MUSEUM PIECE: Luzeiro I in dry-dock. José Alves, the last captain, says, “All north Brazil was influenced by the pioneering of the Halliwells.”It was late in the afternoon when we had treated the last patient. As Mrs. Halliwell was very tired, we moved downstream to a beautiful spot. As the sun sank low in the west, its last rays painted the sky a beautiful crimson, and the reflection in the peaceful waters seemed perfect. The tall palm trees along the banks threw their shadows far out in the stream, and the parrots and other tropical birds were flying overhead, returning to their rest for the night. In the tropics there is no twilight. The beautiful crimson disappeared, and darkness settled down around our little boat. [Then] the eastern sky began to brighten when soon the tropical moon came riding forth over the tops of the palms to reverse the position of the shadows and paint the dark waters a beautiful silver.
MONUMENTAL FIGURES:Generations of Adventists have learned about missions by reading the adventures of Leo and Jessie Halliwell.“Father died yesterday with the fever,” he replied, “and Mother is at home now, burning up with a high fever…. I had two brothers, but they died last week.”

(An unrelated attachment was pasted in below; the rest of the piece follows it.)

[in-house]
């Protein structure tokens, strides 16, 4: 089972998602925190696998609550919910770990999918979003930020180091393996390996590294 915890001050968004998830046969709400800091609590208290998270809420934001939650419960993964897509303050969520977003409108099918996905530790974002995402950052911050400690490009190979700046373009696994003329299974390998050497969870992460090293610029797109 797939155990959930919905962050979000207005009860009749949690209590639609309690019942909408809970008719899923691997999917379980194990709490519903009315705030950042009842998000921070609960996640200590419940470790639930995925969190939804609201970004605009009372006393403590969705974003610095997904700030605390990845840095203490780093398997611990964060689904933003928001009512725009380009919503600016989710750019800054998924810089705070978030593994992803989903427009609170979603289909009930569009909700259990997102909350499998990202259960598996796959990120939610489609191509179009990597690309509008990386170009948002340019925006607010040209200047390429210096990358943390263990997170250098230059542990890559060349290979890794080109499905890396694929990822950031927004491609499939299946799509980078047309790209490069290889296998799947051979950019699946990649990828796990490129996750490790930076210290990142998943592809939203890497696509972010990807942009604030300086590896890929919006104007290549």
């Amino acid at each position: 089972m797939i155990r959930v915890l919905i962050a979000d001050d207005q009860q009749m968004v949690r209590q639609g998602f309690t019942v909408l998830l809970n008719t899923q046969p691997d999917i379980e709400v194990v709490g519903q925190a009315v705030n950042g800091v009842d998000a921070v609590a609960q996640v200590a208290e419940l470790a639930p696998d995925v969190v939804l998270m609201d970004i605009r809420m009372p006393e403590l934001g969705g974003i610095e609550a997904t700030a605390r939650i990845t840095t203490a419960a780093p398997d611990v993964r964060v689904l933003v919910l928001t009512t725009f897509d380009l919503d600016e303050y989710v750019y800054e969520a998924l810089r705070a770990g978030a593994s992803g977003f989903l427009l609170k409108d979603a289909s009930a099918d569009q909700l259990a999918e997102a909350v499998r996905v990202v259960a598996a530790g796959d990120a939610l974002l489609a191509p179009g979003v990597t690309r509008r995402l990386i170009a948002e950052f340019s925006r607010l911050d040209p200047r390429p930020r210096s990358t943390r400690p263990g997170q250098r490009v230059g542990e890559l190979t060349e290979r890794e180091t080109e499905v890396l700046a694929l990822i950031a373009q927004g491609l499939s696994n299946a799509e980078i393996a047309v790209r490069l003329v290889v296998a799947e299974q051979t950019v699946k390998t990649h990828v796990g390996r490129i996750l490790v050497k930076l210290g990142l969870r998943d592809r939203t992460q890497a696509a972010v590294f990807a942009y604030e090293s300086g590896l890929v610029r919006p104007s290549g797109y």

PUBLIC RECOGNITION: The Cruzeiro do Sul commendation was given to the Halliwells by the president of Brazil—an honor to those who give relevant service to the nation.Little Antonio was going back to his home, but not to what we in the United States call home. His was only a hut on the bank of the river, with the dense jungle behind, full of wild animals, snakes, and the anopheles mosquitoes that transmit the deadly fever. His was a home of poverty, sickness, suffering, superstition, and finally death. But the saddest of all, they were without God and without hope in the world. Like little Antonio, there are thousands and thousands of people living along the great Amazon who have never heard of the Saviour’s love for lost humanity.